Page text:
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Mount Gambier’s Volcano is overdue for an eruption

  South-eastern Australia has 400 small volcanos, which have erupted in the past five million years, 20 within the last 40,000 years. It’s no wonder then that the region is long overdue for an eruption, considering the last eruption to occur in Mount Gambier was 5,000 years ago.
   Mount Gambier, located between Adelaide and Melbourne, is famous for its Blue Lake, which is situated in one of four crater lakes within the maar volcano.
    Professor Joyce from the University of Melbourne’s School of Earth Sciences says, “Although the volcanoes in the region don’t erupt on a regular sequence, the likelihood of an eruption is high given the average gap in the past has been 2,000 years.”
    A maar volcano is produced when the rising basaltic magma comes in contact with groundwater. The interaction of hot and cold causes a massive explosion that shatters the surrounding rock and initiates volcanic eruptions. A tall cloud composed of gas, lava, steam and pieces of rock are torn from the vent and is billowed above the crater, which then rains ash and rock fragments across the countryside.
    “Depending on the type of eruption, they could cause devastation to thousands of people,” says Professor Joyce.
   Mount Gambier’s maar volcano has a wide funnel-shaped crater, which is 100 metres above sea level, ringed by a very low cone that gently slopes away from the crater. The cone is built up of layers of ash and large basalt lumps. Evidence of ash and rock fragments, from previous explosions, can be found throughout Mount Gambier.   
    With only two crater lakes remaining today, Blue Lake and Valley Lake, it is still highly dangerous for those who live in the area. The Blue Lake is 500 metres across and 70 metres deep and is the main water source for 30,000 people. The lake is replenished from the water stored in the limestone unconfined aquifer, where the watertable is able to rise and fall. However, the other two, Leg of Mutton and Brown Lake, has a confined aquifer, where the watertable is unable to move, and they have dried up over the past 40 years as the water table dropped.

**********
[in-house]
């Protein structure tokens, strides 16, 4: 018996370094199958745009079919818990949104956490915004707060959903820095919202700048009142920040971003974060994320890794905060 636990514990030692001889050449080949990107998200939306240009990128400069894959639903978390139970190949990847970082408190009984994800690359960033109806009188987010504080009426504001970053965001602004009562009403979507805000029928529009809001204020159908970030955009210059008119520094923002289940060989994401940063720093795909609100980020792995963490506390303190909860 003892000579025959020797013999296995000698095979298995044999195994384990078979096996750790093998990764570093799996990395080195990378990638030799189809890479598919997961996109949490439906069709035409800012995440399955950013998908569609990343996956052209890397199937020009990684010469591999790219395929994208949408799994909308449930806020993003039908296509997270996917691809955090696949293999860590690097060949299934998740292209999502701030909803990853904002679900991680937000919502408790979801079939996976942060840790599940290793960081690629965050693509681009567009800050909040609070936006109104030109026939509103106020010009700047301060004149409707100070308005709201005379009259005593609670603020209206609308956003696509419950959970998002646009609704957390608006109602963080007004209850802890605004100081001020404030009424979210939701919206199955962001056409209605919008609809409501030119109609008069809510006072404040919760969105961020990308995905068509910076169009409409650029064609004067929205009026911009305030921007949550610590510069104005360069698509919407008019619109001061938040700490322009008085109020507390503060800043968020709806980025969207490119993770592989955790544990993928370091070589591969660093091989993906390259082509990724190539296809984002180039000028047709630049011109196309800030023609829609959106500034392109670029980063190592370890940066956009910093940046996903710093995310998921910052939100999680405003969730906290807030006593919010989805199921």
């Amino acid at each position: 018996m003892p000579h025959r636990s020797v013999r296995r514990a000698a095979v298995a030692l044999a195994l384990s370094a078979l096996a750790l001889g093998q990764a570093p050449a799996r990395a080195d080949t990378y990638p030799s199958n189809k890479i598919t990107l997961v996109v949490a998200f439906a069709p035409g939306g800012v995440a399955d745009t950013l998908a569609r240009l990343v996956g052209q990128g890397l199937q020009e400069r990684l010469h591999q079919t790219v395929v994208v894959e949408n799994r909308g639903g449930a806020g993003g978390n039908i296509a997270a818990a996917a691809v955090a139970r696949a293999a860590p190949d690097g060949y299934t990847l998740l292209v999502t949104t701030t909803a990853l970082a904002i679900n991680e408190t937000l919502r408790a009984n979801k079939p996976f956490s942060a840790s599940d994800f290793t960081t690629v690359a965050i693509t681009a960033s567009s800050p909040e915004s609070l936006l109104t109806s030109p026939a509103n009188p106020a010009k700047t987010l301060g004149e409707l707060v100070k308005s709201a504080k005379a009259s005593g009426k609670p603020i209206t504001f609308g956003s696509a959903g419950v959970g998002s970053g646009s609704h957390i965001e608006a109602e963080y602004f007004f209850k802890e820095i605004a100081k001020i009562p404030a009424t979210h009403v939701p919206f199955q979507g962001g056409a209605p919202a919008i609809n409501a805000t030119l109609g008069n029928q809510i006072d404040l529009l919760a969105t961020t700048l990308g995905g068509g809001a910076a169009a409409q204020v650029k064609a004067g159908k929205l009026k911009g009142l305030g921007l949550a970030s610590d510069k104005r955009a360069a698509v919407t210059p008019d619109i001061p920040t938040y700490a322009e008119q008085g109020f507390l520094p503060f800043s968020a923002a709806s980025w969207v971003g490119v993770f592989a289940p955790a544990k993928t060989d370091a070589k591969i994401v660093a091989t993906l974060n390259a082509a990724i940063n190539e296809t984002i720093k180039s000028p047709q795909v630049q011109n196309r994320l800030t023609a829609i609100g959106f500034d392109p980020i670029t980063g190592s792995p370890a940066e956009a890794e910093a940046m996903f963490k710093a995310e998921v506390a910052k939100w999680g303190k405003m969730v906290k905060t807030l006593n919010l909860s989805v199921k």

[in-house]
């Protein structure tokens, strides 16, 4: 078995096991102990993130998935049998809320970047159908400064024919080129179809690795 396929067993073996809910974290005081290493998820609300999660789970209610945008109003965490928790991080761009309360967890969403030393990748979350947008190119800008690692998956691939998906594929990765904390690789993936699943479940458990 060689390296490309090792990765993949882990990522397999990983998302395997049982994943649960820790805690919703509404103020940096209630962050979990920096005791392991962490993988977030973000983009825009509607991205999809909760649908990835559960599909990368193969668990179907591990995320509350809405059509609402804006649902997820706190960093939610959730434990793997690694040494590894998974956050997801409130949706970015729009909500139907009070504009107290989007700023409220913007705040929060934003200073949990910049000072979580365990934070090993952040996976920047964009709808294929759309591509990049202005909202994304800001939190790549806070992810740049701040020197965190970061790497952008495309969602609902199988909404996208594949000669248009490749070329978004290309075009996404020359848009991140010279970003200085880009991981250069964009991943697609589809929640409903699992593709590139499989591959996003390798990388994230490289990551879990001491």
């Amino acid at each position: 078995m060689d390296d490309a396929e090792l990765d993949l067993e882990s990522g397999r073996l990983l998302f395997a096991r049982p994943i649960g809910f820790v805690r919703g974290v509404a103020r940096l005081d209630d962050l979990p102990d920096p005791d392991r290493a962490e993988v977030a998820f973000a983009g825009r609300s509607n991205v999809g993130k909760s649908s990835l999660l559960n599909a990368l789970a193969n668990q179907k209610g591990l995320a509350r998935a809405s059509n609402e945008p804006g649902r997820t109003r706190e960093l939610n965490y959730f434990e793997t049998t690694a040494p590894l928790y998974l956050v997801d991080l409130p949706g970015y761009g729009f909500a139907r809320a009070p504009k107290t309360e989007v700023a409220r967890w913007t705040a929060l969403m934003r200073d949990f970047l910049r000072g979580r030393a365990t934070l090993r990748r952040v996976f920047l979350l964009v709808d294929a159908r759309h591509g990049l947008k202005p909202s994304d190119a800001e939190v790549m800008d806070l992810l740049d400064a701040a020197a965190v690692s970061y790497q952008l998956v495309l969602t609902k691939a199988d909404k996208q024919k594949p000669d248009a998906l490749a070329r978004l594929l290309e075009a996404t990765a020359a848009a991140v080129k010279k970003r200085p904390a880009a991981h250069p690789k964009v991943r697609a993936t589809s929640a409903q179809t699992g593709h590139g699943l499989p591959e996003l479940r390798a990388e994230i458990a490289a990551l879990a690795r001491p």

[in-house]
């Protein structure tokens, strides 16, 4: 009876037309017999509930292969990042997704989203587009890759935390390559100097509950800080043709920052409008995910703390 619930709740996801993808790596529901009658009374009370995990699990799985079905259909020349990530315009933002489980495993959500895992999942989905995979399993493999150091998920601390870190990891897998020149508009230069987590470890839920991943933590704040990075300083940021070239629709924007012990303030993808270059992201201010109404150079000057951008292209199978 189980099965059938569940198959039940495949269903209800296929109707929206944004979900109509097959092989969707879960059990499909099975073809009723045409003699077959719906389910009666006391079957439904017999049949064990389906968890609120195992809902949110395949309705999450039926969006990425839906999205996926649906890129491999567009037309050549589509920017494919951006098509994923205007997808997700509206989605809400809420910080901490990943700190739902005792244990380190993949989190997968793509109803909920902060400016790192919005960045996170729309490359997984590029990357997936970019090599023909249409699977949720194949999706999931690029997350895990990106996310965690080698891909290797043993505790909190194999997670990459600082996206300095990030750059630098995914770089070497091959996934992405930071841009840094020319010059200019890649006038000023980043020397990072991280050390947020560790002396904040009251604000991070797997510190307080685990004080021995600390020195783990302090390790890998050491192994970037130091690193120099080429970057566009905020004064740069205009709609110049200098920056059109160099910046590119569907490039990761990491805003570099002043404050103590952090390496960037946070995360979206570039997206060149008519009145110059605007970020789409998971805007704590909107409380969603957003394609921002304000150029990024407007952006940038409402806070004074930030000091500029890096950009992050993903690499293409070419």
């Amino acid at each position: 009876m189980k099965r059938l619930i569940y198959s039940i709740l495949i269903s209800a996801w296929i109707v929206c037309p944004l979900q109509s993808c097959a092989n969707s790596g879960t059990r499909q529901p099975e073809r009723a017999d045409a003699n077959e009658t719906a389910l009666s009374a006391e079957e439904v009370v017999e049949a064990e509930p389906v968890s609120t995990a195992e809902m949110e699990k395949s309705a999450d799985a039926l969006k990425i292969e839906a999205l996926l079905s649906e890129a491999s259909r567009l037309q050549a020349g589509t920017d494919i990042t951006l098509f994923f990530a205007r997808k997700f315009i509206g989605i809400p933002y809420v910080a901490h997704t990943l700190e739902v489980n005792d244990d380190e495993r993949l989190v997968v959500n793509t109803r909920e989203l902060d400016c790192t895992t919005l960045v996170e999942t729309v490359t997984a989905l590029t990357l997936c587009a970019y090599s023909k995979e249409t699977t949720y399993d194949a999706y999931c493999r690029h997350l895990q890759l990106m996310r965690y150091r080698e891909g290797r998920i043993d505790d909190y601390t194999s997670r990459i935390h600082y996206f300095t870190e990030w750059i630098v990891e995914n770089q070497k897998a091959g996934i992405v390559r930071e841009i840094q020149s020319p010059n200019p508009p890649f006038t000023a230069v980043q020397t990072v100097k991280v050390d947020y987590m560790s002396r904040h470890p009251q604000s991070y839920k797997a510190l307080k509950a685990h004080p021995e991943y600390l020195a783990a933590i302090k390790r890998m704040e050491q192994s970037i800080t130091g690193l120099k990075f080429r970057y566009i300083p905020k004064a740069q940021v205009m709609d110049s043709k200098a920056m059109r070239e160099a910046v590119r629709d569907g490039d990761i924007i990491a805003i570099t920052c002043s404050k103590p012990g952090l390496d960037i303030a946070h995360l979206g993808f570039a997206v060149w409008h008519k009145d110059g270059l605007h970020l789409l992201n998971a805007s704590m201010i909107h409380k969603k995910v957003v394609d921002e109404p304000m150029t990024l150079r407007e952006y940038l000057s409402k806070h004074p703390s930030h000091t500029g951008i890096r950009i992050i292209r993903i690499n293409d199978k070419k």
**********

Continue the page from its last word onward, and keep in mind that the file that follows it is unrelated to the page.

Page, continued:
Tourists, like Leigh, who thought the Blue Lake and the other three crater lakes “were amazing” is worried for the safety of others, “The earthquake we had last year made me realise the dangers for the people around volcanic areas.”
    All volcanoes are associated with some form of seismicity,with subduction zones (Pacific rim volcanoes), spreading or rifting zones (East Africa, Iceland), or hot spots above mantle plumes (Hawaii).
    “I think that communities who live close to volcanoes should always have an emergency plan,” said Leigh.
    Professor Joyce said that communities neededto have knowledge of what to do if the volcano did erupt. “So far we have no action plans in place if eruptions occur. If they happen close to Melbourne or Geelong it could be hugely devastating. It is more likely however, that eruptions would occur further west, closer to areas such as Colac, Port Fairy, Portland and Mt Gambier.”
    Vikki was thrilled when she visited the area three years ago. “I loved the Blue Lake. It was overwhelming the way it looked, just the way Mother Nature has created it.”
    Some scientists believe the volcano is dormant and others say it’s extinct. However, there have been cases where scientists have believed a volcano was extinct, but later, shown signs of life. Like Mount Vesuvius for an example, a famous volcano in Italy was believed to be extinct, but it erupted in 79 A.D covering towns of Herculaneum and Pompeii with ash; only the roofs of houses weren’t covered and weren’t discovered until 1595. The last time it erupted was in 1944, during World War Two.
    “If it were going to erupt it would show signs first,” says Vikki.
    As the Blue Lake is sitting inside the maar volcano it is a time bomb waiting to happen. If the volcano does erupt and the rising basaltic magma comes in contact with the water there will be a huge explosion; putting thousands of people in danger. Since Mother Nature is unpredictable having an emergency plan will help save lives of people who live near volcanic areas. But the question is: why there isn’t an emergency plan in place already?

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